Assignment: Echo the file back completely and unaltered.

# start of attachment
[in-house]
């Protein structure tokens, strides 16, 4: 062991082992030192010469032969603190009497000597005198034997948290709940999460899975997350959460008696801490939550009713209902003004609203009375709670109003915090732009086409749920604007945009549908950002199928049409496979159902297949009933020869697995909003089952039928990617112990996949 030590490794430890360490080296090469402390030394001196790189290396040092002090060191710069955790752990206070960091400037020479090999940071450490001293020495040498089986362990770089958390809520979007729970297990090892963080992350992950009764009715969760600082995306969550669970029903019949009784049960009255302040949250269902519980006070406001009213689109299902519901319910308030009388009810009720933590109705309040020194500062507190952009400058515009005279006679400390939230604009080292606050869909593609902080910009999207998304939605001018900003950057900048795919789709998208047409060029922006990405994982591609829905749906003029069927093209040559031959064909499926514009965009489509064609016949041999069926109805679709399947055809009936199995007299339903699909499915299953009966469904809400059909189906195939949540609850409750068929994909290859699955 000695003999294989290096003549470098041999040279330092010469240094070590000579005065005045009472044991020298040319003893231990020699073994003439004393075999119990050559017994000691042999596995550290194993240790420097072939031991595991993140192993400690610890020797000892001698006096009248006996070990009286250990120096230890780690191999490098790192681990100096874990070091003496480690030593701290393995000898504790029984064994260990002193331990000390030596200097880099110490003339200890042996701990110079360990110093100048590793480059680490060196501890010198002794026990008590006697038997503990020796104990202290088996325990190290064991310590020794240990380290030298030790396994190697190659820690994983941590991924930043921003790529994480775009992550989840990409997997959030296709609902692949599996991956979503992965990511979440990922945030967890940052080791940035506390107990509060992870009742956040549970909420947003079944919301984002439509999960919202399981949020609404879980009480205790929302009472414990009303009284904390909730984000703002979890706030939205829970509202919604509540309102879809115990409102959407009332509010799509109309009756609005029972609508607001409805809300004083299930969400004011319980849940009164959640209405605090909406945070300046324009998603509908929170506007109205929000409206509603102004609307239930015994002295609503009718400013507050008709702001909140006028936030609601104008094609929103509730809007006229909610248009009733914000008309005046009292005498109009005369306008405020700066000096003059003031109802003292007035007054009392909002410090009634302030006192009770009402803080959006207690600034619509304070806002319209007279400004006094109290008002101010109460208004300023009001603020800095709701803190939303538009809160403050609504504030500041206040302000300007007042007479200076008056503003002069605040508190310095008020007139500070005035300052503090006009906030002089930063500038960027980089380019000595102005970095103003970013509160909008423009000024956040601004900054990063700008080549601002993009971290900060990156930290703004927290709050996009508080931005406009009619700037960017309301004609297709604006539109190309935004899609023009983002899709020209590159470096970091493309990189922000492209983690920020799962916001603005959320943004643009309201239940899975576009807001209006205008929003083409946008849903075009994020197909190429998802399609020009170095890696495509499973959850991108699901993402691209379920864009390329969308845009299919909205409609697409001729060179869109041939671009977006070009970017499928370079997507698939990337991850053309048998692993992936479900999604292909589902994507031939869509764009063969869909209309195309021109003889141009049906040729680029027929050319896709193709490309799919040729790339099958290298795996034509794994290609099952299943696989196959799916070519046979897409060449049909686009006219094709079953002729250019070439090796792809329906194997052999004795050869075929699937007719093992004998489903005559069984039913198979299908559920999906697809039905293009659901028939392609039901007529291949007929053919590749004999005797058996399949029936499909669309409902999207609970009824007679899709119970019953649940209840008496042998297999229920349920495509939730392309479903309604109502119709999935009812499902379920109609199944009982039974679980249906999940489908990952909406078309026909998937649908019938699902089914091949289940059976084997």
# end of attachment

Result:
[in-house]
């Protein structure tokens, strides 16, 4: 062991082992030192010469032969603190009497000597005198034997948290709940999460899975997350959460008696801490939550009713209902003004609203009375709670109003915090732009086409749920604007945009549908950002199928049409496979159902297949009933020869697995909003089952039928990617112990996949 030590490794430890360490080296090469402390030394001196790189290396040092002090060191710069955790752990206070960091400037020479090999940071450490001293020495040498089986362990770089958390809520979007729970297990090892963080992350992950009764009715969760600082995306969550669970029903019949009784049960009255302040949250269902519980006070406001009213689109299902519901319910308030009388009810009720933590109705309040020194500062507190952009400058515009005279006679400390939230604009080292606050869909593609902080910009999207998304939605001018900003950057900048795919789709998208047409060029922006990405994982591609829905749906003029069927093209040559031959064909499926514009965009489509064609016949041999069926109805679709399947055809009936199995007299339903699909499915299953009966469904809400059909189906195939949540609850409750068929994909290859699955 000695003999294989290096003549470098041999040279330092010469240094070590000579005065005045009472044991020298040319003893231990020699073994003439004393075999119990050559017994000691042999596995550290194993240790420097072939031991595991993140192993400690610890020797000892001698006096009248006996070990009286250990120096230890780690191999490098790192681990100096874990070091003496480690030593701290393995000898504790029984064994260990002193331990000390030596200097880099110490003339200890042996701990110079360990110093100048590793480059680490060196501890010198002794026990008590006697038997503990020796104990202290088996325990190290064991310590020794240990380290030298030790396994190697190659820690994983941590991924930043921003790529994480775009992550989840990409997997959030296709609902692949599996991956979503992965990511979440990922945030967890940052080791940035506390107990509060992870009742956040549970909420947003079944919301984002439509999960919202399981949020609404879980009480205790929302009472414990009303009284904390909730984000703002979890706030939205829970509202919604509540309102879809115990409102959407009332509010799509109309009756609005029972609508607001409805809300004083299930969400004011319980849940009164959640209405605090909406945070300046324009998603509908929170506007109205929000409206509603102004609307239930015994002295609503009718400013507050008709702001909140006028936030609601104008094609929103509730809007006229909610248009009733914000008309005046009292005498109009005369306008405020700066000096003059003031109802003292007035007054009392909002410090009634302030006192009770009402803080959006207690600034619509304070806002319209007279400004006094109290008002101010109460208004300023009001603020800095709701803190939303538009809160403050609504504030500041206040302000300007007042007479200076008056503003002069605040508190310095008020007139500070005035300052503090006009906030002089930063500038960027980089380019000595102005970095103003970013509160909008423009000024956040601004900054990063700008080549601002993009971290900060990156930290703004927290709050996009508080931005406009009619700037960017309301004609297709604006539109190309935004899609023009983002899709020209590159470096970091493309990189922000492209983690920020799962916001603005959320943004643009309201239940899975576009807001209006205008929003083409946008849903075009994020197909190429998802399609020009170095890696495509499973959850991108699901993402691209379920864009390329969308845009299919909205409609697409001729060179869109041939671009977006070009970017499928370079997507698939990337991850053309048998692993992936479900999604292909589902994507031939869509764009063969869909209309195309021109003889141009049906040729680029027929050319896709193709490309799919040729790339099958290298795996034509794994290609099952299943696989196959799916070519046979897409060449049909686009006219094709079953002729250019070439090796792809329906194997052999004795050869075929699937007719093992004998489903005559069984039913198979299908559920999906697809039905293009659901028939392609039901007529291949007929053919590749004999005797058996399949029936499909669309409902999207609970009824007679899709119970019953649940209840008496042998297999229920349920495509939730392309479903309604109502119709999935009812499902379920109609199944009982039974679980249906999940489908990952909406078309026909998937649908019938699902089914091949289940059976084997």